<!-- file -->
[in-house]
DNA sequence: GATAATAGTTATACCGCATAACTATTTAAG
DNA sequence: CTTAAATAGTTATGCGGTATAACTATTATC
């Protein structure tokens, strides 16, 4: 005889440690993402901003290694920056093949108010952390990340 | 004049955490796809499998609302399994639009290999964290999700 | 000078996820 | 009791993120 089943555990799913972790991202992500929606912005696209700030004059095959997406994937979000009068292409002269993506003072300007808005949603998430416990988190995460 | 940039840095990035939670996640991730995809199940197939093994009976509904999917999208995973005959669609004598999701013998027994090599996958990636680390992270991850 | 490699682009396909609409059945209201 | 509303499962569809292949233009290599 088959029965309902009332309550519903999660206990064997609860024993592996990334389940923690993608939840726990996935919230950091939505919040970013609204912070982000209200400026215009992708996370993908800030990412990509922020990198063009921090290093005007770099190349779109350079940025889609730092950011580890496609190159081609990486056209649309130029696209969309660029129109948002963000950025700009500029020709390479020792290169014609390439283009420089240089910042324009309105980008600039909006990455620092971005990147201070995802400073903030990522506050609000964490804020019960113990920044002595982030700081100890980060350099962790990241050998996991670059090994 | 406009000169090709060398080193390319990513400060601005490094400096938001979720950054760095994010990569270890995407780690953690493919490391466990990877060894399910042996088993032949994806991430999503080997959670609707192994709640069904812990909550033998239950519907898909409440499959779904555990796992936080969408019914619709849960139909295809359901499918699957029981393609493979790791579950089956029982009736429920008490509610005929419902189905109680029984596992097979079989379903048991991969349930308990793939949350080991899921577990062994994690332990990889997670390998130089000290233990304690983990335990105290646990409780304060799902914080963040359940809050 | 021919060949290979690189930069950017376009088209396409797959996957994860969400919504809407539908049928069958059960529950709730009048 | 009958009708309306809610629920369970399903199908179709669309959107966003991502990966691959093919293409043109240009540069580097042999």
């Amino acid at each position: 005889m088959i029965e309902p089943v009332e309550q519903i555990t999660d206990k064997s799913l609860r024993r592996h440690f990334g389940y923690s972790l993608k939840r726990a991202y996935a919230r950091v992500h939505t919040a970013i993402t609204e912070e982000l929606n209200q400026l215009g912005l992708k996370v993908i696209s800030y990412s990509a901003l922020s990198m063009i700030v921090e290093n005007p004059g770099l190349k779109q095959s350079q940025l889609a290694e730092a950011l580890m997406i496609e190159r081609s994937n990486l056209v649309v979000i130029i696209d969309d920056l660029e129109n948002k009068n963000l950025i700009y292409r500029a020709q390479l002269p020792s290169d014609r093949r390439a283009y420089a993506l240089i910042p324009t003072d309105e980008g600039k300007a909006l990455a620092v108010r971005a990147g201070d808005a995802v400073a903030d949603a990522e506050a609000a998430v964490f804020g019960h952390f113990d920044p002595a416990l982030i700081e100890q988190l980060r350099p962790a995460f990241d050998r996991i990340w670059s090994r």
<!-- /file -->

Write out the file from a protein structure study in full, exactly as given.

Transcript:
[in-house]
DNA sequence: GATAATAGTTATACCGCATAACTATTTAAG
DNA sequence: CTTAAATAGTTATGCGGTATAACTATTATC
């Protein structure tokens, strides 16, 4: 005889440690993402901003290694920056093949108010952390990340 | 004049955490796809499998609302399994639009290999964290999700 | 000078996820 | 009791993120 089943555990799913972790991202992500929606912005696209700030004059095959997406994937979000009068292409002269993506003072300007808005949603998430416990988190995460 | 940039840095990035939670996640991730995809199940197939093994009976509904999917999208995973005959669609004598999701013998027994090599996958990636680390992270991850 | 490699682009396909609409059945209201 | 509303499962569809292949233009290599 088959029965309902009332309550519903999660206990064997609860024993592996990334389940923690993608939840726990996935919230950091939505919040970013609204912070982000209200400026215009992708996370993908800030990412990509922020990198063009921090290093005007770099190349779109350079940025889609730092950011580890496609190159081609990486056209649309130029696209969309660029129109948002963000950025700009500029020709390479020792290169014609390439283009420089240089910042324009309105980008600039909006990455620092971005990147201070995802400073903030990522506050609000964490804020019960113990920044002595982030700081100890980060350099962790990241050998996991670059090994 | 406009000169090709060398080193390319990513400060601005490094400096938001979720950054760095994010990569270890995407780690953690493919490391466990990877060894399910042996088993032949994806991430999503080997959670609707192994709640069904812990909550033998239950519907898909409440499959779904555990796992936080969408019914619709849960139909295809359901499918699957029981393609493979790791579950089956029982009736429920008490509610005929419902189905109680029984596992097979079989379903048991991969349930308990793939949350080991899921577990062994994690332990990889997670390998130089000290233990304690983990335990105290646990409780304060799902914080963040359940809050 | 021919060949290979690189930069950017376009088209396409797959996957994860969400919504809407539908049928069958059960529950709730009048 | 009958009708309306809610629920369970399903199908179709669309959107966003991502990966691959093919293409043109240009540069580097042999």
């Amino acid at each position: 005889m088959i029965e309902p089943v009332e309550q519903i555990t999660d206990k064997s799913l609860r024993r592996h440690f990334g389940y923690s972790l993608k939840r726990a991202y996935a919230r950091v992500h939505t919040a970013i993402t609204e912070e982000l929606n209200q400026l215009g912005l992708k996370v993908i696209s800030y990412s990509a901003l922020s990198m063009i700030v921090e290093n005007p004059g770099l190349k779109q095959s350079q940025l889609a290694e730092a950011l580890m997406i496609e190159r081609s994937n990486l056209v649309v979000i130029i696209d969309d920056l660029e129109n948002k009068n963000l950025i700009y292409r500029a020709q390479l002269p020792s290169d014609r093949r390439a283009y420089a993506l240089i910042p324009t003072d309105e980008g600039k300007a909006l990455a620092v108010r971005a990147g201070d808005a995802v400073a903030d949603a990522e506050a609000a998430v964490f804020g019960h952390f113990d920044p002595a416990l982030i700081e100890q988190l980060r350099p962790a995460f990241d050998r996991i990340w670059s090994r």